$1 a gallon is next barrier for gasoline, some predict

White is a Times staff writer.

Pump prices headed toward five-year lows nationally and in California, the Energy Department said Monday. And despite a bump in crude prices, some analysts say the slide might not end until oil hits $25 a barrel and gasoline drops to $1 a gallon or below.

The hope for some good news from President-elect Barack Obama’s economic stimulus package and production-cut hints from the Organization of the Petroleum Exporting Countries were enough to keep crude above $40 for at least another day, analysts said.

Crude oil for January delivery climbed $2.90 to $43.71 a barrel Monday on the New York Mercantile Exchange. But some experts didn’t see much momentum behind the increase because of expectations of a bleak jobs picture for January and weaker demand for oil.


“The world has changed. I don’t see any reason why $1 gasoline isn’t possible, and $25-a-barrel oil is not out of the question,” said Phil Flynn, vice president and senior market analyst for the Alaron Trading Corp. in Chicago. “I don’t think the downside is over. There is a lot of surplus oil out there.”

But Fadel Gheit, senior energy analyst for Oppenheimer and Co., is one of the analysts saying that oil won’t stay down, even if the historic price drop isn’t quite over yet.

“Some of the same clowns who were predicting $200-a-barrel oil a few months ago are in the crowd predicting $25 a barrel. But just as we believed that oil above $100 was not sustainable by market fundamentals, oil below $30 isn’t sustainable either,” Gheit said.

“Even in the midst of this global recession, the world is still using 80 million barrels of oil a day. If production is cut back sharply and the oil companies keep reining in capital spending, it will come back to haunt us,” Gheit added, saying that the global economy would eventually improve and place greater demands on supplies.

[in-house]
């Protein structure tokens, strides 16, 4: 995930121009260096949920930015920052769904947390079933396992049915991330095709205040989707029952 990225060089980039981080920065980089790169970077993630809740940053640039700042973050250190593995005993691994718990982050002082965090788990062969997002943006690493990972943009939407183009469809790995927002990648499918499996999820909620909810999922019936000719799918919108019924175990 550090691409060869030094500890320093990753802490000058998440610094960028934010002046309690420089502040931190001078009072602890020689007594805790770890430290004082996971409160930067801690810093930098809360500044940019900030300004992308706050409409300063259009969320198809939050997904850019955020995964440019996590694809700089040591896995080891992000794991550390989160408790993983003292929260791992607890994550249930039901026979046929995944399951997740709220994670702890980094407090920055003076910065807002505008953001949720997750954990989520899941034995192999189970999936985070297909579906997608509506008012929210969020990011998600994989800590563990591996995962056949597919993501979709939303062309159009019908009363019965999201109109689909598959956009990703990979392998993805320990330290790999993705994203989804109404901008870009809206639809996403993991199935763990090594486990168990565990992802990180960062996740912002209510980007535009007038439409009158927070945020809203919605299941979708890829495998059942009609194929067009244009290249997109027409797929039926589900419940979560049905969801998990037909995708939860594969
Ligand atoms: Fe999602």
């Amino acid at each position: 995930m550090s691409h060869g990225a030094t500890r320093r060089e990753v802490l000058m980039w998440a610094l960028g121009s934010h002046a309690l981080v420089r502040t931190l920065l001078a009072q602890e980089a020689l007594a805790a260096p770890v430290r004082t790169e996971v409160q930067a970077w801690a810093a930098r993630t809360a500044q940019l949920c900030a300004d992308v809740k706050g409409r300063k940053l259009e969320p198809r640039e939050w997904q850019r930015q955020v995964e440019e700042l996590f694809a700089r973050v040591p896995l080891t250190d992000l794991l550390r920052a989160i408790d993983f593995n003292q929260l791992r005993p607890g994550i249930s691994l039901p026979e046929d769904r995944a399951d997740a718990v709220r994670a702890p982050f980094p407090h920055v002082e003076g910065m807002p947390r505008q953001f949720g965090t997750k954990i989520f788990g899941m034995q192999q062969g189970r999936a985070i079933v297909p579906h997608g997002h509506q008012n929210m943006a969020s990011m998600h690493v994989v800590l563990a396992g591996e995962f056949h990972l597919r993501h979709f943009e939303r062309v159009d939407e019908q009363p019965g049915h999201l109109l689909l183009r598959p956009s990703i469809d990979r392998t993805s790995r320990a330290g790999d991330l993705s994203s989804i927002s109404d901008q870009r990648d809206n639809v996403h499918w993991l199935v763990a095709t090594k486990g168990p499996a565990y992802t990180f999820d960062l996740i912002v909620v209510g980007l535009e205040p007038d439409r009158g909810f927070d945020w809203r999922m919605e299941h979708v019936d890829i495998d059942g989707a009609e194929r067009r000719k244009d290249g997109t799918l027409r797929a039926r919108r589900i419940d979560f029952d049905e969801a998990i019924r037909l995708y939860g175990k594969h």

Oil’s relative weakness -- down from highs above $145 a barrel in July -- continued to drive the price of a gallon of gasoline down at an astounding rate.

Nationally, the average price of self-serve regular gasoline fell 11.2 cents to $1.699 a gallon. That was $1.30 below the year-earlier price and was the lowest average since the $1.688 the Energy Department recorded on Feb. 23, 2004.

In California, the average fell to $1.805, down 15 cents during the past week. It was $1.52 lower than at this time last year and was the lowest recorded since the average stood at $1.753 on Feb. 2, 2004.

The sound of those additional coins in his pocket was music to the ears of motorist Bruce Coddington, 58, an electrical power plant operator from the logging country of McKinleyville, Calif., which is about 70 miles south of Crescent City.

Coddington had paid as much as $4.99 a gallon for diesel for his 2000 Ford truck and nearly as much for the premium gasoline required by his 350-horsepower 2004 Corvette.

“It used to cost me $100 just to fill up the truck. It hurt a lot of people up here who drive trucks and who work in the lumber industry,” Coddington said.

Told that some analysts were speculating on gasoline dropping under $1 a gallon nationally and just slightly higher in California, Coddington didn’t need time to think about what his reaction would be.

“I would be ecstatic,” said Coddington, who last filled up his Corvette on $2.20-a-gallon premium gas at the local Costco on Friday.

“Gas that cheap would be great for the economy, and it will help bring a lot of other prices for the things we have to buy down too,” he said.

Tom Kloza, chief oil analyst for the Oil Price Information Service in New Jersey, said that more relief was probably on the way. Kloza noted that California wholesale gasoline prices were running at about 99.5 cents a gallon Monday.

Kloza wasn’t among those who saw gasoline dropping below $1 a gallon, but he said more price relief was on the way. Kloza predicted that the U.S. average would drop to about $1.50 a gallon, with California coming in slightly higher before stabilizing.